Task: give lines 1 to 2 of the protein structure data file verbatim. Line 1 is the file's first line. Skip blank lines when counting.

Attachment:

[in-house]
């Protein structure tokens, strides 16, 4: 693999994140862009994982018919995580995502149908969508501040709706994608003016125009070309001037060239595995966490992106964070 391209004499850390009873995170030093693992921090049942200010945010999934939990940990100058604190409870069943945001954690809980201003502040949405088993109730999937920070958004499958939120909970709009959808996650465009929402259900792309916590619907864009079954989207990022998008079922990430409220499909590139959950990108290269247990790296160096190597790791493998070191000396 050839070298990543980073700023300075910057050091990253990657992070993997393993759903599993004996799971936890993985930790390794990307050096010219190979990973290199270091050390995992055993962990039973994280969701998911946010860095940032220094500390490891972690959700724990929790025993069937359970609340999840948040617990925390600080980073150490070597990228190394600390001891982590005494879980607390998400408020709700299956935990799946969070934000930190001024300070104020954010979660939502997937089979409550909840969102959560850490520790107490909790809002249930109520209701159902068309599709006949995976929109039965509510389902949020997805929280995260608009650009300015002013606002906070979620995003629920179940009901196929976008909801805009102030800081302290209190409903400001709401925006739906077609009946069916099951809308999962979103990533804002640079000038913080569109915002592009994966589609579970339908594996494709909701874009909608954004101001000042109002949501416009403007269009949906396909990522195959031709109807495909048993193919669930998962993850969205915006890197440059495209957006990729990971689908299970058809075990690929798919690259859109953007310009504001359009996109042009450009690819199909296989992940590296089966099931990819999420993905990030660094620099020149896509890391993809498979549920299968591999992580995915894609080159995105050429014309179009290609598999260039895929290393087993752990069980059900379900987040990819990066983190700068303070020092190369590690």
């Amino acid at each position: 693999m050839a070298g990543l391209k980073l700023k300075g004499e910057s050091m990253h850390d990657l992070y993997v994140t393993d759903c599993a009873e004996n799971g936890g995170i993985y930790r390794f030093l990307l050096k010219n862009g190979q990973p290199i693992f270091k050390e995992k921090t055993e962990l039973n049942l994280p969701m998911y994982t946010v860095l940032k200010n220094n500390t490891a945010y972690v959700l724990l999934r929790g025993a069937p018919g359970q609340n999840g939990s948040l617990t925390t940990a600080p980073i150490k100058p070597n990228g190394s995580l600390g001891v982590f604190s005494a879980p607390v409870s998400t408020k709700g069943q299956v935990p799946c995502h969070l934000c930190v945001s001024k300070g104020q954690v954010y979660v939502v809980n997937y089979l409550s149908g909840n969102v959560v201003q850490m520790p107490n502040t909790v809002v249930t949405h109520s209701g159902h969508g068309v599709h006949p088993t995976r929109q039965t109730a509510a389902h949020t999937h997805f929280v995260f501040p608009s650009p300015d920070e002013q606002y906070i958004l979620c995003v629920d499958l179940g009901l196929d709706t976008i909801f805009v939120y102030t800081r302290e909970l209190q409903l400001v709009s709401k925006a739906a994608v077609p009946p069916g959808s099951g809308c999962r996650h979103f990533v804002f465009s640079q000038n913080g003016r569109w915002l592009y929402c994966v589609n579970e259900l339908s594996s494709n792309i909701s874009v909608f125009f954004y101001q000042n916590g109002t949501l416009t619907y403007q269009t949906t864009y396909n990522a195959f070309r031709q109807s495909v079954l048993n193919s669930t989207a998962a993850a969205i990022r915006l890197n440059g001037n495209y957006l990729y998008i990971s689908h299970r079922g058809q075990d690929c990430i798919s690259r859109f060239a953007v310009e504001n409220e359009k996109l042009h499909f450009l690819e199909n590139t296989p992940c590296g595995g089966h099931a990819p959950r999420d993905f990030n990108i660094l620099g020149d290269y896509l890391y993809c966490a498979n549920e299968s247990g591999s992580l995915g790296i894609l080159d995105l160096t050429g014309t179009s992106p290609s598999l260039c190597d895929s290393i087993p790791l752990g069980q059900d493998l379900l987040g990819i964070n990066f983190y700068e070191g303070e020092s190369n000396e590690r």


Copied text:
[in-house]
């Protein structure tokens, strides 16, 4: 693999994140862009994982018919995580995502149908969508501040709706994608003016125009070309001037060239595995966490992106964070 391209004499850390009873995170030093693992921090049942200010945010999934939990940990100058604190409870069943945001954690809980201003502040949405088993109730999937920070958004499958939120909970709009959808996650465009929402259900792309916590619907864009079954989207990022998008079922990430409220499909590139959950990108290269247990790296160096190597790791493998070191000396 050839070298990543980073700023300075910057050091990253990657992070993997393993759903599993004996799971936890993985930790390794990307050096010219190979990973290199270091050390995992055993962990039973994280969701998911946010860095940032220094500390490891972690959700724990929790025993069937359970609340999840948040617990925390600080980073150490070597990228190394600390001891982590005494879980607390998400408020709700299956935990799946969070934000930190001024300070104020954010979660939502997937089979409550909840969102959560850490520790107490909790809002249930109520209701159902068309599709006949995976929109039965509510389902949020997805929280995260608009650009300015002013606002906070979620995003629920179940009901196929976008909801805009102030800081302290209190409903400001709401925006739906077609009946069916099951809308999962979103990533804002640079000038913080569109915002592009994966589609579970339908594996494709909701874009909608954004101001000042109002949501416009403007269009949906396909990522195959031709109807495909048993193919669930998962993850969205915006890197440059495209957006990729990971689908299970058809075990690929798919690259859109953007310009504001359009996109042009450009690819199909296989992940590296089966099931990819999420993905990030660094620099020149896509890391993809498979549920299968591999992580995915894609080159995105050429014309179009290609598999260039895929290393087993752990069980059900379900987040990819990066983190700068303070020092190369590690």